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I was wondering (or mind-wandering) about a function described as:

For any given $x_1$, $x_2$, $x_m = \frac {x_1+x_2} {2}$, $$f(x_m) = f(x_1) + a (f(x_2) - f(x_1)) , a \in ]0;1[$$

For example, $f(x_m)$ is $\frac 23$ of the distance between $f(x_1)$ and $f(x_2)$.

I can intuitively see that such a function isn't consistent if $a \neq \frac 1 2$ but how to prove it mathematically.

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I've removed [differential-equations] and [fractals], which struck me as wishful-thinking tags: you're just sort of hoping something from those fields will be relevant but don't have any concrete reason to expect as much. – Rahul Jun 7 '12 at 7:02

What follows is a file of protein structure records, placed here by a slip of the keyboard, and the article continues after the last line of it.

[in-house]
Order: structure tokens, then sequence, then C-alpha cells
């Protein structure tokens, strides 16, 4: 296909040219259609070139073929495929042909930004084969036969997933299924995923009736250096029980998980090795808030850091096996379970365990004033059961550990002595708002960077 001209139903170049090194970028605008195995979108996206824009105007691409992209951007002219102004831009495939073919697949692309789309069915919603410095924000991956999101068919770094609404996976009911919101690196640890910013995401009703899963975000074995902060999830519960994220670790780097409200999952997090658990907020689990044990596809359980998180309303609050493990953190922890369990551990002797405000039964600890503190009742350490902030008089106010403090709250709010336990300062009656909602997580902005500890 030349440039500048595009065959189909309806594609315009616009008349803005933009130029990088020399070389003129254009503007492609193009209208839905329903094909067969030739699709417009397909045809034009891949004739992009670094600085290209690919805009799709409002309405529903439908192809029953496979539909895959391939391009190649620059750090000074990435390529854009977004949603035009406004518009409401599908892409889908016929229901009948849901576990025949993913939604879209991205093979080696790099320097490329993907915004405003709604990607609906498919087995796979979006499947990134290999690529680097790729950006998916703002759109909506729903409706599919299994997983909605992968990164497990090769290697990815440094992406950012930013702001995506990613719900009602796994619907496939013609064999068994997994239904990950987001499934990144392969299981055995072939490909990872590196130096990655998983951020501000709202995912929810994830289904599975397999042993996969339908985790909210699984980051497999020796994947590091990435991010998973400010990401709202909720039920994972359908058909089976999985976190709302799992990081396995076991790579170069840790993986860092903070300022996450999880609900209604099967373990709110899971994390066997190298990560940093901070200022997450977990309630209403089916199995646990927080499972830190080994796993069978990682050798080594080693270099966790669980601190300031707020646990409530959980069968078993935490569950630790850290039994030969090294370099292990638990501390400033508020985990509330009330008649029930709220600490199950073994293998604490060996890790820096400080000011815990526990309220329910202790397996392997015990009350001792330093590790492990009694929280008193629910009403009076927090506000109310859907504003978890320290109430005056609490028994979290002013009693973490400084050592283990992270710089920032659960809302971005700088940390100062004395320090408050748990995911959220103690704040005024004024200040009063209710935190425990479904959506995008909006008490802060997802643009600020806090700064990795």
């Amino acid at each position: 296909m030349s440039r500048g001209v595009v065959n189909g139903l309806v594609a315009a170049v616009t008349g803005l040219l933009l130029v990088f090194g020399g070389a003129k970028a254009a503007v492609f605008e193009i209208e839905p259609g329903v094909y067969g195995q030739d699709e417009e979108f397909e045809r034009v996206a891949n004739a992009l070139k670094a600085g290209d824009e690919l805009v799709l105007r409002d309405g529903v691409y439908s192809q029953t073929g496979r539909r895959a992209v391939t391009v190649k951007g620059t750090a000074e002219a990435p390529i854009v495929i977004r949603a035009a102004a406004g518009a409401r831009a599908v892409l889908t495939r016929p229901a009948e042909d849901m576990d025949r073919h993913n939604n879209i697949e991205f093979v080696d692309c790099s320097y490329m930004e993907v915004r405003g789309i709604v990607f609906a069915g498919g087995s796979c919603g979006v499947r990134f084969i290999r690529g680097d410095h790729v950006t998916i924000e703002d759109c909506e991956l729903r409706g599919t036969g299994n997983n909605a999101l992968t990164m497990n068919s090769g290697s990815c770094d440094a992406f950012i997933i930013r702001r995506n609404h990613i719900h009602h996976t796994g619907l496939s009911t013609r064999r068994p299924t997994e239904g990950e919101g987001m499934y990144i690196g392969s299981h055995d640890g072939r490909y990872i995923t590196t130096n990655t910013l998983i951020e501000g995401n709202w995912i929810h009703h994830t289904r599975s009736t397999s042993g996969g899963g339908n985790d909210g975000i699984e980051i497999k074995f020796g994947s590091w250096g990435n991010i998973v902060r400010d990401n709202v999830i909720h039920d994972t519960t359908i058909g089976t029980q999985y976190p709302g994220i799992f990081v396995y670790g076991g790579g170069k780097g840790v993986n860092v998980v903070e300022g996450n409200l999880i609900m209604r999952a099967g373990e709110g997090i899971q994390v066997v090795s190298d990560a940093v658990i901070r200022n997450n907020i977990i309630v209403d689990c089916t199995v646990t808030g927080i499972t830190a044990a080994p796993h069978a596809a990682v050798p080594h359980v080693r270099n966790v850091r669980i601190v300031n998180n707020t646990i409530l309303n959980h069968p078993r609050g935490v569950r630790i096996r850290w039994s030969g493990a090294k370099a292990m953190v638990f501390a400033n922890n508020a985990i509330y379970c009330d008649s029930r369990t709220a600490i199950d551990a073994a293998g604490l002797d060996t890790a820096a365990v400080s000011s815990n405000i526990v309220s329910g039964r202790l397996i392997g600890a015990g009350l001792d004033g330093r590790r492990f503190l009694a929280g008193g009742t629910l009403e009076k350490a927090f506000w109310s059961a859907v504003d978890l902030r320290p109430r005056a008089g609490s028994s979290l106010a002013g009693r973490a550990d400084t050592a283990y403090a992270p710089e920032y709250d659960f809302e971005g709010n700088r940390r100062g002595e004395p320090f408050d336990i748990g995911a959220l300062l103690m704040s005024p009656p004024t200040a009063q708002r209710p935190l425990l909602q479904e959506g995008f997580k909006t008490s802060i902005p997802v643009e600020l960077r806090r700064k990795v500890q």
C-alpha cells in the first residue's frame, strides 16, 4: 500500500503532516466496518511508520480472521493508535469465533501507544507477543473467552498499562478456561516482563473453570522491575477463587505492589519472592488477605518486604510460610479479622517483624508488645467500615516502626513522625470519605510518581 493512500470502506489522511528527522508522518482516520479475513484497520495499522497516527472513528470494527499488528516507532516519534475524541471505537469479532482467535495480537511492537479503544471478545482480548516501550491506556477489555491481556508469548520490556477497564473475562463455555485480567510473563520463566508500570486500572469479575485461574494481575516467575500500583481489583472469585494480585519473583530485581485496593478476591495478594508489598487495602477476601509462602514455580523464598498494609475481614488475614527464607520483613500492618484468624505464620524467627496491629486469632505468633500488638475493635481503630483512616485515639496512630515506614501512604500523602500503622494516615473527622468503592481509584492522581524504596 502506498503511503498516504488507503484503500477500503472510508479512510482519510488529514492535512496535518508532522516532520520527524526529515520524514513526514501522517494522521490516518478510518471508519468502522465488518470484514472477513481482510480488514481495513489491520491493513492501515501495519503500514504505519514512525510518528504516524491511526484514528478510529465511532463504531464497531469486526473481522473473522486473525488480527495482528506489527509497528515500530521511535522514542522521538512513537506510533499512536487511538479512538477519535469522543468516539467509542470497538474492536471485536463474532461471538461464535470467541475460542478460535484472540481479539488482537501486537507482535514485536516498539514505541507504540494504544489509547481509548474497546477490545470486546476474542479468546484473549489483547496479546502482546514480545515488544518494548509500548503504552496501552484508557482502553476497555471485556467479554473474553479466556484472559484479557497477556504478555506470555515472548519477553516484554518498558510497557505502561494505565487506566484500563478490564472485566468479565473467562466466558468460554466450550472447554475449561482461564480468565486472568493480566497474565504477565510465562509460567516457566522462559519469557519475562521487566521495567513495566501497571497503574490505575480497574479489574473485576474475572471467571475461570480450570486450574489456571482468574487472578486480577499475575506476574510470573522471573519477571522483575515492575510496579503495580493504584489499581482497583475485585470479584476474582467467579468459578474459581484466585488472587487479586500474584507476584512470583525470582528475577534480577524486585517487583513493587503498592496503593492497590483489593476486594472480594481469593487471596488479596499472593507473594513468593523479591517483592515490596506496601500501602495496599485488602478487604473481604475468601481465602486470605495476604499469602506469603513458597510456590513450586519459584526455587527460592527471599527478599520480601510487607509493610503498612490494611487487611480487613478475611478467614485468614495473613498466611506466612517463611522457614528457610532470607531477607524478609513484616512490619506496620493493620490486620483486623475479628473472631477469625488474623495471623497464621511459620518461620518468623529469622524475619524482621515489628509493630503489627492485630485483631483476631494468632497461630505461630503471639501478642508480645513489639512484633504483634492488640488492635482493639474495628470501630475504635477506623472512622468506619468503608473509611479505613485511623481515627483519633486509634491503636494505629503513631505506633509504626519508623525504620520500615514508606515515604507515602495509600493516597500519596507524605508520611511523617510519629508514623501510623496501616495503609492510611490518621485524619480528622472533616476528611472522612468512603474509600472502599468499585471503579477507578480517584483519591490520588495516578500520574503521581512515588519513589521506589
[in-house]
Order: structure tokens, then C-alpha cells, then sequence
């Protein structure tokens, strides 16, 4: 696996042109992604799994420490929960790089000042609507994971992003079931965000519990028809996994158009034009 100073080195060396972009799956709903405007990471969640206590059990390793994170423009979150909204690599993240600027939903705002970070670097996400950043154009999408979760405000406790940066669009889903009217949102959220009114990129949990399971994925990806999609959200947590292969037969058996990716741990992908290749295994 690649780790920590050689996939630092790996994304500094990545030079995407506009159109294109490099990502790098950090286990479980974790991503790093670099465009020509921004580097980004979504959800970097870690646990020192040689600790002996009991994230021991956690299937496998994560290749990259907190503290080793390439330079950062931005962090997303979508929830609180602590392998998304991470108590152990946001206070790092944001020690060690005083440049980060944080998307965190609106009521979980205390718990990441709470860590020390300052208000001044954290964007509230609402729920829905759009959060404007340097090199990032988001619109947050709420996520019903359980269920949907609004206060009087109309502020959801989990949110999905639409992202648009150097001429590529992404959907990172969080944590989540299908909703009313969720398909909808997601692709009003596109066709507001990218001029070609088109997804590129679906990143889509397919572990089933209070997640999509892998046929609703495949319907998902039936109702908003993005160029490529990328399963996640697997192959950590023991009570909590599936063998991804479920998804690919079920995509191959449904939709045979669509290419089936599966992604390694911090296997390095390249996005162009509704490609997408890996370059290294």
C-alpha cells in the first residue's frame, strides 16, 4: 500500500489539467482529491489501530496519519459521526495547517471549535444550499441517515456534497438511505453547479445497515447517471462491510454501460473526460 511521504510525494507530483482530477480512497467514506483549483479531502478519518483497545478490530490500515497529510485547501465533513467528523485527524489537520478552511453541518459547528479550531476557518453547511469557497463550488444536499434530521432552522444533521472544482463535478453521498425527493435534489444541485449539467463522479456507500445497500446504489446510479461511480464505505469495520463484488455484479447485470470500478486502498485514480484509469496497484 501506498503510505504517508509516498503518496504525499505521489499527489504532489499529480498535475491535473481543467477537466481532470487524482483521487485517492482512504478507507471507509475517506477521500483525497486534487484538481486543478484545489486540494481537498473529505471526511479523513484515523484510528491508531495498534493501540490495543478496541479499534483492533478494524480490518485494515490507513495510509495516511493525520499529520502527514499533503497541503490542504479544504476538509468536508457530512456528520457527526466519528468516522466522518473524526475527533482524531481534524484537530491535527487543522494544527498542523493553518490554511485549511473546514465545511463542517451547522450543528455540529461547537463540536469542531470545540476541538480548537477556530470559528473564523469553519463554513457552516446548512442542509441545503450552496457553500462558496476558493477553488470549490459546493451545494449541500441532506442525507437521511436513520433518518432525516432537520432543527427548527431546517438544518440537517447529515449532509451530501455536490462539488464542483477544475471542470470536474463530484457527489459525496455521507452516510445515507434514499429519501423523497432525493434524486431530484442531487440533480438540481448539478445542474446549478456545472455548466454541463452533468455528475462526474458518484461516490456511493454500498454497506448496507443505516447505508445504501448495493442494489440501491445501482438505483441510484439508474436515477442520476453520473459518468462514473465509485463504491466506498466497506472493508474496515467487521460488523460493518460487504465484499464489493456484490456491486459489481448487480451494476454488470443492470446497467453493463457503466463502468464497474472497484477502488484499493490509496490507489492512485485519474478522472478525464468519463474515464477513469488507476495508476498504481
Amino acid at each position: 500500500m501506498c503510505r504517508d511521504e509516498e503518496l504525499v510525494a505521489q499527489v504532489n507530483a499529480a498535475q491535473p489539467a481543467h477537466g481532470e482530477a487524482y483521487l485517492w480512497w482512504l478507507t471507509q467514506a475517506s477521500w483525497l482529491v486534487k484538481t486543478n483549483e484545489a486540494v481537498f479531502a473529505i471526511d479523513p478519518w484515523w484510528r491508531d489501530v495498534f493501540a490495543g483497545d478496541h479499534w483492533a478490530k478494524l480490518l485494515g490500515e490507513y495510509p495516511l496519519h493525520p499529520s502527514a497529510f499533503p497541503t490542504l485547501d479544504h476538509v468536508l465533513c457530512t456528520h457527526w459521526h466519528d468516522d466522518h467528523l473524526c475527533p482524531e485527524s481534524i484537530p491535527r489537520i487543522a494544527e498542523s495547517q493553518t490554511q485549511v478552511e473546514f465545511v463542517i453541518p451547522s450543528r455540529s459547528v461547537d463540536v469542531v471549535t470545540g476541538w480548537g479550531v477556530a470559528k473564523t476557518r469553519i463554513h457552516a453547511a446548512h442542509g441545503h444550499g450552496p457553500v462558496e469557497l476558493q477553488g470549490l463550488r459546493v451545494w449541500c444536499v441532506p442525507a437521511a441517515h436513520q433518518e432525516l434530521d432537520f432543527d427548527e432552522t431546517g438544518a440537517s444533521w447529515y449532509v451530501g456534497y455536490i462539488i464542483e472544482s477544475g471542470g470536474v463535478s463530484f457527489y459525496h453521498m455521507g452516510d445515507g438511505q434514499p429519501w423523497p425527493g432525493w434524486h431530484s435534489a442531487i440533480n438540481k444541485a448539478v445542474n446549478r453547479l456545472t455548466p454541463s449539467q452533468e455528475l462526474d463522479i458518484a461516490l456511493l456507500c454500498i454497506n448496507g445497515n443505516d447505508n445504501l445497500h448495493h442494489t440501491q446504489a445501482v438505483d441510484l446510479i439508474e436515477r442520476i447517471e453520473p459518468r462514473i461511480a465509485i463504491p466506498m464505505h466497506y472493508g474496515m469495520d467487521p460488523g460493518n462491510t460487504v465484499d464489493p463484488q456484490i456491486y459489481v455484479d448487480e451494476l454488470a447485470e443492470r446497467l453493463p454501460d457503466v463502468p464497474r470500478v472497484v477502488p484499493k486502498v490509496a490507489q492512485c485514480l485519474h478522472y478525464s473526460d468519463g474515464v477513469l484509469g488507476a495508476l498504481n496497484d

Yeah, well… ahem… thanks. – SteeveDroz Jun 7 '12 at 7:05
up vote 7 down vote accepted

Interchange $x_1$ and $x_2$: $f(x_m) = (1-a) f(x_1) + a f(x_2) = (1-a) f(x_2) + a f(x_1)$, so $(1-2a) (f(x_1) - f(x_2)) = 0$. Thus unless $a = 1/2$, $f(x_1) = f(x_2)$, and $f$ is constant.

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